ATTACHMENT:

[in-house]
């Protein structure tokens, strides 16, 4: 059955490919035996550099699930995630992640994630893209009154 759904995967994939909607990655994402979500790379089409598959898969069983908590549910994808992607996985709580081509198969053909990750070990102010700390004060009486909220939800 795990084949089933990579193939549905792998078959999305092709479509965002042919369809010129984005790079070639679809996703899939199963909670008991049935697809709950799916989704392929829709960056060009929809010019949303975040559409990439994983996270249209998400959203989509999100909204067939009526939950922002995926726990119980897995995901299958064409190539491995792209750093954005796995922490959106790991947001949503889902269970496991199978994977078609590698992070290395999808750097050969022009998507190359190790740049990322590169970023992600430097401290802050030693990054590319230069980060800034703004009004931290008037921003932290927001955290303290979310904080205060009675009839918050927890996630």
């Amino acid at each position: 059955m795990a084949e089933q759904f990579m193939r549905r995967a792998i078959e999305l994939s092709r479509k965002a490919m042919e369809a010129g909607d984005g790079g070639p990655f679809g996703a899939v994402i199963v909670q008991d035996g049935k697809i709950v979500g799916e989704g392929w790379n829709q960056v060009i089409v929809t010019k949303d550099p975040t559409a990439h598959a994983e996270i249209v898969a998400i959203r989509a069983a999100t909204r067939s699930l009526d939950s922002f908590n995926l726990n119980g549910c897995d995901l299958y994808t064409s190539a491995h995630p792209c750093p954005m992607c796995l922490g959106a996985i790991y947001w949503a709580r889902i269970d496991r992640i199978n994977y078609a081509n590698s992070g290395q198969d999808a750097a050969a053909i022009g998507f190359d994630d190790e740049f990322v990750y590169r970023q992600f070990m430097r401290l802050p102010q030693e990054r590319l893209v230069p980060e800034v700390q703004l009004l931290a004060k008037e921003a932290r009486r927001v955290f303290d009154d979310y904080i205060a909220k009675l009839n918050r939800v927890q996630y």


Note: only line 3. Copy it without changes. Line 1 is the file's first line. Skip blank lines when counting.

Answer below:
């Amino acid at each position: 059955m795990a084949e089933q759904f990579m193939r549905r995967a792998i078959e999305l994939s092709r479509k965002a490919m042919e369809a010129g909607d984005g790079g070639p990655f679809g996703a899939v994402i199963v909670q008991d035996g049935k697809i709950v979500g799916e989704g392929w790379n829709q960056v060009i089409v929809t010019k949303d550099p975040t559409a990439h598959a994983e996270i249209v898969a998400i959203r989509a069983a999100t909204r067939s699930l009526d939950s922002f908590n995926l726990n119980g549910c897995d995901l299958y994808t064409s190539a491995h995630p792209c750093p954005m992607c796995l922490g959106a996985i790991y947001w949503a709580r889902i269970d496991r992640i199978n994977y078609a081509n590698s992070g290395q198969d999808a750097a050969a053909i022009g998507f190359d994630d190790e740049f990322v990750y590169r970023q992600f070990m430097r401290l802050p102010q030693e990054r590319l893209v230069p980060e800034v700390q703004l009004l931290a004060k008037e921003a932290r009486r927001v955290f303290d009154d979310y904080i205060a909220k009675l009839n918050r939800v927890q996630y």